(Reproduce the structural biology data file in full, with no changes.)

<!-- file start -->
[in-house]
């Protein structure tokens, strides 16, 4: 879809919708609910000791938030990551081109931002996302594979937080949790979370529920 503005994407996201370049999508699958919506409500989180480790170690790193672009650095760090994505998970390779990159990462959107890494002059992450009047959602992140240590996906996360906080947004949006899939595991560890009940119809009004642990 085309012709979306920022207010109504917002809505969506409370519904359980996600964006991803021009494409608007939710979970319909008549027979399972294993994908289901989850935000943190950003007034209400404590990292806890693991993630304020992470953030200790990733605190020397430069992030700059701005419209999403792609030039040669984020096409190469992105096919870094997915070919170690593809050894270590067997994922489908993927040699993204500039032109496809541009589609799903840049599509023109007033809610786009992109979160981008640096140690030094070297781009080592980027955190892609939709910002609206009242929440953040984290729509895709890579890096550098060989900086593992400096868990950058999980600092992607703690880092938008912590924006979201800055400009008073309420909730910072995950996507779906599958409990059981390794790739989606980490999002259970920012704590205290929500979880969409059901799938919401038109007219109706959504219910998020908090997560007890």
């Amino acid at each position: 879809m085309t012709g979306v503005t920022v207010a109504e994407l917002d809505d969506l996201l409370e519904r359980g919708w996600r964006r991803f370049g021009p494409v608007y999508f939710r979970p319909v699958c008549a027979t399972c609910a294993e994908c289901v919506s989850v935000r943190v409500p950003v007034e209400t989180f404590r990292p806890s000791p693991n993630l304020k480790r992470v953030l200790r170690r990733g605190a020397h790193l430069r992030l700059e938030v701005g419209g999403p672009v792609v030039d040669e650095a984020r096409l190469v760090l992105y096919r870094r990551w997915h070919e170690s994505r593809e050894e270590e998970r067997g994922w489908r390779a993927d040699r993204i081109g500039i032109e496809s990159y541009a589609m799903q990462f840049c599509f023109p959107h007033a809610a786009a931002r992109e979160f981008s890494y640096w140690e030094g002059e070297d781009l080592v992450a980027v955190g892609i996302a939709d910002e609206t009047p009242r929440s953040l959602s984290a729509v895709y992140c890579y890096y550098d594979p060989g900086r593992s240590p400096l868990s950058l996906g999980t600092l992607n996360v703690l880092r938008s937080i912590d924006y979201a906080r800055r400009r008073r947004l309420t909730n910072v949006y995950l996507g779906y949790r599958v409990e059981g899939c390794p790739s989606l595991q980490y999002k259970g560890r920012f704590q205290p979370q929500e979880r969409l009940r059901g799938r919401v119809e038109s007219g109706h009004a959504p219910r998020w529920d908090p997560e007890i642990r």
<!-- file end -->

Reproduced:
[in-house]
């Protein structure tokens, strides 16, 4: 879809919708609910000791938030990551081109931002996302594979937080949790979370529920 503005994407996201370049999508699958919506409500989180480790170690790193672009650095760090994505998970390779990159990462959107890494002059992450009047959602992140240590996906996360906080947004949006899939595991560890009940119809009004642990 085309012709979306920022207010109504917002809505969506409370519904359980996600964006991803021009494409608007939710979970319909008549027979399972294993994908289901989850935000943190950003007034209400404590990292806890693991993630304020992470953030200790990733605190020397430069992030700059701005419209999403792609030039040669984020096409190469992105096919870094997915070919170690593809050894270590067997994922489908993927040699993204500039032109496809541009589609799903840049599509023109007033809610786009992109979160981008640096140690030094070297781009080592980027955190892609939709910002609206009242929440953040984290729509895709890579890096550098060989900086593992400096868990950058999980600092992607703690880092938008912590924006979201800055400009008073309420909730910072995950996507779906599958409990059981390794790739989606980490999002259970920012704590205290929500979880969409059901799938919401038109007219109706959504219910998020908090997560007890």
């Amino acid at each position: 879809m085309t012709g979306v503005t920022v207010a109504e994407l917002d809505d969506l996201l409370e519904r359980g919708w996600r964006r991803f370049g021009p494409v608007y999508f939710r979970p319909v699958c008549a027979t399972c609910a294993e994908c289901v919506s989850v935000r943190v409500p950003v007034e209400t989180f404590r990292p806890s000791p693991n993630l304020k480790r992470v953030l200790r170690r990733g605190a020397h790193l430069r992030l700059e938030v701005g419209g999403p672009v792609v030039d040669e650095a984020r096409l190469v760090l992105y096919r870094r990551w997915h070919e170690s994505r593809e050894e270590e998970r067997g994922w489908r390779a993927d040699r993204i081109g500039i032109e496809s990159y541009a589609m799903q990462f840049c599509f023109p959107h007033a809610a786009a931002r992109e979160f981008s890494y640096w140690e030094g002059e070297d781009l080592v992450a980027v955190g892609i996302a939709d910002e609206t009047p009242r929440s953040l959602s984290a729509v895709y992140c890579y890096y550098d594979p060989g900086r593992s240590p400096l868990s950058l996906g999980t600092l992607n996360v703690l880092r938008s937080i912590d924006y979201a906080r800055r400009r008073r947004l309420t909730n910072v949006y995950l996507g779906y949790r599958v409990e059981g899939c390794p790739s989606l595991q980490y999002k259970g560890r920012f704590q205290p979370q929500e979880r969409l009940r059901g799938r919401v119809e038109s007219g109706h009004a959504p219910r998020w529920d908090p997560e007890i642990r």